COS Play: Religious Right Groups Launch Effort To Rewrite The Constitution

It’s the brainchild of Michael Farris, founder and president of the Homeschool Legal Defense Association.

An obscure concept called the Convention of the States (COS) is gaining momentum in the Bible belt—and it’s backed by the Religious Right. It’s the brainchild of Michael Farris, founder and president of the Homeschool Legal Defense Association. Far from being a noble attempt to safeguard our freedom, it’s an attempt by Farris and his cronies to rewrite the U.S. Constitution to make it more to their liking.

A little background: There are two ways to amend the Constitution. One is for two-thirds majorities in the House of Representatives and Senate to approve an amendment, which then goes to the states. If three-fours of the states say yes, the amendment is added to the Constitution.

The other mechanism has never been tried. If two-thirds of the states apply for a constitutional convention, one must be convened. Most experts on the Constitution believe that once a “con-con” has been called, it can’t be limited to just one subject. Everything would be up for discussion.

Over the years, right-wing groups have proposed con-cons to add anti-abortion, school prayer and other amendments to the Constitution.

So why does Farris want to amend the Constitution? The COS’ official website lists several suggestions, and superficially, all of them seem to be in more in line with libertarianism than the theocratic policies of the Religious Right. Among the recommended amendments: a balanced budget amendment, redefinition of the Welfare Clause and a prohibition on using international treaties and laws to govern the United States.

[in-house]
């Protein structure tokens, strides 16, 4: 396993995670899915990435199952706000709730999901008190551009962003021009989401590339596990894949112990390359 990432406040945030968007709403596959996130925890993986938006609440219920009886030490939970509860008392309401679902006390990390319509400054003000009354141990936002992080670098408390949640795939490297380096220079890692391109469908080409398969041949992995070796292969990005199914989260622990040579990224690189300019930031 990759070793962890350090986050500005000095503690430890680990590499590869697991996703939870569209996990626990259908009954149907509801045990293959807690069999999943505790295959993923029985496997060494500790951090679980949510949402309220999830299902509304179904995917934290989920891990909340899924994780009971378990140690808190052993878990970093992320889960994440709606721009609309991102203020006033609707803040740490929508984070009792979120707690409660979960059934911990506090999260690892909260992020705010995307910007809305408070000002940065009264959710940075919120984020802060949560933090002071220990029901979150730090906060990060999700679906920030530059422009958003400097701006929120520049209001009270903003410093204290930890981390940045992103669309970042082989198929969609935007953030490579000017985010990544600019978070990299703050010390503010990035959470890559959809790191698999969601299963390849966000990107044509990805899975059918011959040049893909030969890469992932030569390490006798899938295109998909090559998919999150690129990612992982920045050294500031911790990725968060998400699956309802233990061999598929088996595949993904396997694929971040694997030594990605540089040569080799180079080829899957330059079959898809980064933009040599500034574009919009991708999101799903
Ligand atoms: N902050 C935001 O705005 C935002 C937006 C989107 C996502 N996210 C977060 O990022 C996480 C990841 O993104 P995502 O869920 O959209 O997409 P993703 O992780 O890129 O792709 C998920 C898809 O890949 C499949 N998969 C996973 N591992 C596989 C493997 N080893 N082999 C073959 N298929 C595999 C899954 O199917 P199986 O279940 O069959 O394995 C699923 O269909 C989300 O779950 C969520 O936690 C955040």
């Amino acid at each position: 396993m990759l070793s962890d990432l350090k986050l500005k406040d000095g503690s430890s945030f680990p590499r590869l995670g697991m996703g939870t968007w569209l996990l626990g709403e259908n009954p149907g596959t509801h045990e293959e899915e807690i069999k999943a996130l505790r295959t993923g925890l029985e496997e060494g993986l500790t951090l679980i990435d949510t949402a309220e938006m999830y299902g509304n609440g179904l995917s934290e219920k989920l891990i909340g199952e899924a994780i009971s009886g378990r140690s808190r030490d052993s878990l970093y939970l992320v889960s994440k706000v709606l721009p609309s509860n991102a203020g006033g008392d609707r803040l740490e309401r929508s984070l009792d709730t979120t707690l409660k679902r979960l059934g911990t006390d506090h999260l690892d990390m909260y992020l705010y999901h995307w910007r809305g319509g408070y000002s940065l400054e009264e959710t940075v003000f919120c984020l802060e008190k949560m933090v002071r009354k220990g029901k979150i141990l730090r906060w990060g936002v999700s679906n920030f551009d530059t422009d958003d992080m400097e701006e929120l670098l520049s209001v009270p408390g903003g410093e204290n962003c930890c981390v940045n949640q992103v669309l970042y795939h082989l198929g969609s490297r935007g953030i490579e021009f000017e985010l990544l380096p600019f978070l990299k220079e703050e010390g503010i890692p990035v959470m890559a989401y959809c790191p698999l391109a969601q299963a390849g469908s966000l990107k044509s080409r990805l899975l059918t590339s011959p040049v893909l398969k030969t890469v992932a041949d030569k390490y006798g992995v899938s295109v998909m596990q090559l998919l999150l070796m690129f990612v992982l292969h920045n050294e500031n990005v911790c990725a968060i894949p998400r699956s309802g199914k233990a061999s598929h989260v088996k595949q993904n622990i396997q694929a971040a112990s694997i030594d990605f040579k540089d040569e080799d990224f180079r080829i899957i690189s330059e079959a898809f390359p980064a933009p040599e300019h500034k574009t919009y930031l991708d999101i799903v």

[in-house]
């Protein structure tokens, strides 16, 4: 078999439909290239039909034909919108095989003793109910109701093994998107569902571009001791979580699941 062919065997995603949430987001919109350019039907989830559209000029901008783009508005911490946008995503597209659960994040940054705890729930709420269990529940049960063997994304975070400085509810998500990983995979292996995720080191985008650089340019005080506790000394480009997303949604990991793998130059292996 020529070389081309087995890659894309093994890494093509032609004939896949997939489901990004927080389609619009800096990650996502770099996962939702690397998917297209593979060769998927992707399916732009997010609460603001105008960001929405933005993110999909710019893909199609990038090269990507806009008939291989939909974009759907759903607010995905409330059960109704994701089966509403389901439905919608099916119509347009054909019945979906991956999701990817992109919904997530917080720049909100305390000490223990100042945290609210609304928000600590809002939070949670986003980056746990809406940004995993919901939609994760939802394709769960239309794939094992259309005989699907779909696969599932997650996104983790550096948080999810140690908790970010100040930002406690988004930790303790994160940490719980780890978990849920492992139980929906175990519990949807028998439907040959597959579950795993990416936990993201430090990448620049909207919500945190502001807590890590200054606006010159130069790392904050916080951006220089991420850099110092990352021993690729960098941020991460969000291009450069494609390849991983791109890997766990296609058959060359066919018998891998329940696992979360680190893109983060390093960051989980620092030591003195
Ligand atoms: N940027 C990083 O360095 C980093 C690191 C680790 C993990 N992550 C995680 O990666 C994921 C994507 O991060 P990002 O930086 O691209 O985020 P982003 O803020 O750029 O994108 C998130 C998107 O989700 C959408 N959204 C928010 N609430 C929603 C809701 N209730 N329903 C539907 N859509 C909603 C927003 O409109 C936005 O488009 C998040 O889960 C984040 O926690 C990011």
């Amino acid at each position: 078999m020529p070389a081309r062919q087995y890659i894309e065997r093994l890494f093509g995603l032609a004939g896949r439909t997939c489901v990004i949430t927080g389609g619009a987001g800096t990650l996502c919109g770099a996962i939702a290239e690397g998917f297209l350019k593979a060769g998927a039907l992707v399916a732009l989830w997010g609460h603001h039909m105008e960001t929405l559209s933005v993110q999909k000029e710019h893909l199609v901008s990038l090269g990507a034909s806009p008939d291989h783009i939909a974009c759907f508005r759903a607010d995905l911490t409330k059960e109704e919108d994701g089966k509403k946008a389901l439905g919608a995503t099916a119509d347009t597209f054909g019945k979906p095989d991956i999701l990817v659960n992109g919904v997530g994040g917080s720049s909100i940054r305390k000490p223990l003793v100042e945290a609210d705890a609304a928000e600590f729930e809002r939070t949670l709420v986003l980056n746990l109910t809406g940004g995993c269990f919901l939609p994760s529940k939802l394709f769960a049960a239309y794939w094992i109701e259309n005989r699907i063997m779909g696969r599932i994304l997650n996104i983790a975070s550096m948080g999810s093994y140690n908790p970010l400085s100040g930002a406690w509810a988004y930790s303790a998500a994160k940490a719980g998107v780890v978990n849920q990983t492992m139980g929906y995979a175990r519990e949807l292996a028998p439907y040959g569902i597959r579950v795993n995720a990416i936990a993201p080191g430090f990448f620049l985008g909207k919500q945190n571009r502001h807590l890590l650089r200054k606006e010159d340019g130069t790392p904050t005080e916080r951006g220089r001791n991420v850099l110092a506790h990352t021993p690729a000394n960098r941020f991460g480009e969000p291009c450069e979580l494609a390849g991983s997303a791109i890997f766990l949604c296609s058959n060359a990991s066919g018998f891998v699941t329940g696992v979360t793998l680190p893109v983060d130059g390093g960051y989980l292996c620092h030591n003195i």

The site doesn't mention religion, and yet David Barton, the noted pseudo-historian, and Rick Green, his radio co-host, publicly issued their support for a COS last week.

In an open letter to “fellow patriots” published by Glenn Beck’s website, Barton and Green wrote, “It is exciting to see such a renewed interest in basic constitutional principles. Liberty lovers across America are studying their past in order to find ways to stop our federal government’s explosive growth and sprint towards socialism.”

The letter added, “For states to refuse to use this tool would be like going into a street fight, but refusing to use one of your biggest and most effective weapons. And it is illogical to consider the use of any constitutional provision as a threat to the Constitution. It makes as much sense as violating the free-market system to save it, or breaking health care to fix it.”

It’s important to recall that Barton and Green are no fans of separation of church and state; their opposition to the concept is exactly why they spend so much time and resources constructing a dogmatic mythology that supports the notion that America is a “Christian nation.” The wall of separation is a barrier in the crusade to “Christianize” America. If a COS is convened, their legislative allies could propose—and pass—an amendment that would substantially weaken the First Amendment’s religious liberty protections, or repeal them entirely.

And for this endeavor, they have a strong ally in Farris. Farris is a champion of the Christian home-school movement, and founded Patrick Henry College, a fundamentalist Christian school that serves primarily home-schooled students. He has close ties to the Religious Right.

Farris has backed a parental rights amendment to the Constitution for years.  Ostensibly, it’s intended to “protect” the right of Christian parents to home-school (a right already upheld by the courts). But it also goes further than home-schooling, and would grant parents an absolute right to school “choice” – that is to say, sectarian education at taxpayer expense.

No mention of the parental rights amendment appears on COS’s website. But given Farris’ years of advocacy for the measure, it’s likely that passing it is among his primary motivations for launching the COS effort.

I doubt that Farris & co. are burning to call a con-con so they can add a balanced-budget amendment. That’s populist rhetoric designed to disguise the true motivations for the campaign.

Instead, it’s far more likely that the COS campaign is actually about undermining church-state separation, stopping same-sex marriage, ending legal abortion and furthering other far-right obsessions. They’d love to replace the handiwork of James Madison with something cooked up by a band of Religious Right attorneys.

Farris and his backers have a long way to go. The Georgia senate recently passed the application, and nine other states are currently deliberating the measure. Still, the matter bears watching. They might talk about “reform” but remember this: The “reform” offered by Farris, Barton and Green would ultimately restrict, not protect, our liberties.